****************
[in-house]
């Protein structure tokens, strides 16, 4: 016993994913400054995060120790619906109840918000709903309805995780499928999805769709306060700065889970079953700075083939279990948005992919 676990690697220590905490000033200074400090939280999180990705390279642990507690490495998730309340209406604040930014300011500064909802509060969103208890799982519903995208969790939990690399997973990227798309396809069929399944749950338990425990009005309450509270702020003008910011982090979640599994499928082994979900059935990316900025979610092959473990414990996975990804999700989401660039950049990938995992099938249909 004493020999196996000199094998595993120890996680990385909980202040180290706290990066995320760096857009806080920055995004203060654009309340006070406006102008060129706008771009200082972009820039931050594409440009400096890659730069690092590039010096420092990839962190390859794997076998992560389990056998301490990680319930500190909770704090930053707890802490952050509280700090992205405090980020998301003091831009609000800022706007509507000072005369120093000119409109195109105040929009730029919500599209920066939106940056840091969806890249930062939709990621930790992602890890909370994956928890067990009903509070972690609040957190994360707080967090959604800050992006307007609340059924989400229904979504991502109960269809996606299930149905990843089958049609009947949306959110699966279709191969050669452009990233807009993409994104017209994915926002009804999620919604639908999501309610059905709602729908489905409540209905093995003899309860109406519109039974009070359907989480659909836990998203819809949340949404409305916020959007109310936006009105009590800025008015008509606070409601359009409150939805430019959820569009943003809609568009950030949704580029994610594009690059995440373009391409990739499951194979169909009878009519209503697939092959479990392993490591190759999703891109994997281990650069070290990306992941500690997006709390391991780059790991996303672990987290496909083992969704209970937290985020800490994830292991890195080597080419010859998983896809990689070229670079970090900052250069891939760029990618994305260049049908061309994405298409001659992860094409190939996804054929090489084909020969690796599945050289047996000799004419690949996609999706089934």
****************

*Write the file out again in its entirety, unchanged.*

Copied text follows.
[in-house]
């Protein structure tokens, strides 16, 4: 016993994913400054995060120790619906109840918000709903309805995780499928999805769709306060700065889970079953700075083939279990948005992919 676990690697220590905490000033200074400090939280999180990705390279642990507690490495998730309340209406604040930014300011500064909802509060969103208890799982519903995208969790939990690399997973990227798309396809069929399944749950338990425990009005309450509270702020003008910011982090979640599994499928082994979900059935990316900025979610092959473990414990996975990804999700989401660039950049990938995992099938249909 004493020999196996000199094998595993120890996680990385909980202040180290706290990066995320760096857009806080920055995004203060654009309340006070406006102008060129706008771009200082972009820039931050594409440009400096890659730069690092590039010096420092990839962190390859794997076998992560389990056998301490990680319930500190909770704090930053707890802490952050509280700090992205405090980020998301003091831009609000800022706007509507000072005369120093000119409109195109105040929009730029919500599209920066939106940056840091969806890249930062939709990621930790992602890890909370994956928890067990009903509070972690609040957190994360707080967090959604800050992006307007609340059924989400229904979504991502109960269809996606299930149905990843089958049609009947949306959110699966279709191969050669452009990233807009993409994104017209994915926002009804999620919604639908999501309610059905709602729908489905409540209905093995003899309860109406519109039974009070359907989480659909836990998203819809949340949404409305916020959007109310936006009105009590800025008015008509606070409601359009409150939805430019959820569009943003809609568009950030949704580029994610594009690059995440373009391409990739499951194979169909009878009519209503697939092959479990392993490591190759999703891109994997281990650069070290990306992941500690997006709390391991780059790991996303672990987290496909083992969704209970937290985020800490994830292991890195080597080419010859998983896809990689070229670079970090900052250069891939760029990618994305260049049908061309994405298409001659992860094409190939996804054929090489084909020969690796599945050289047996000799004419690949996609999706089934």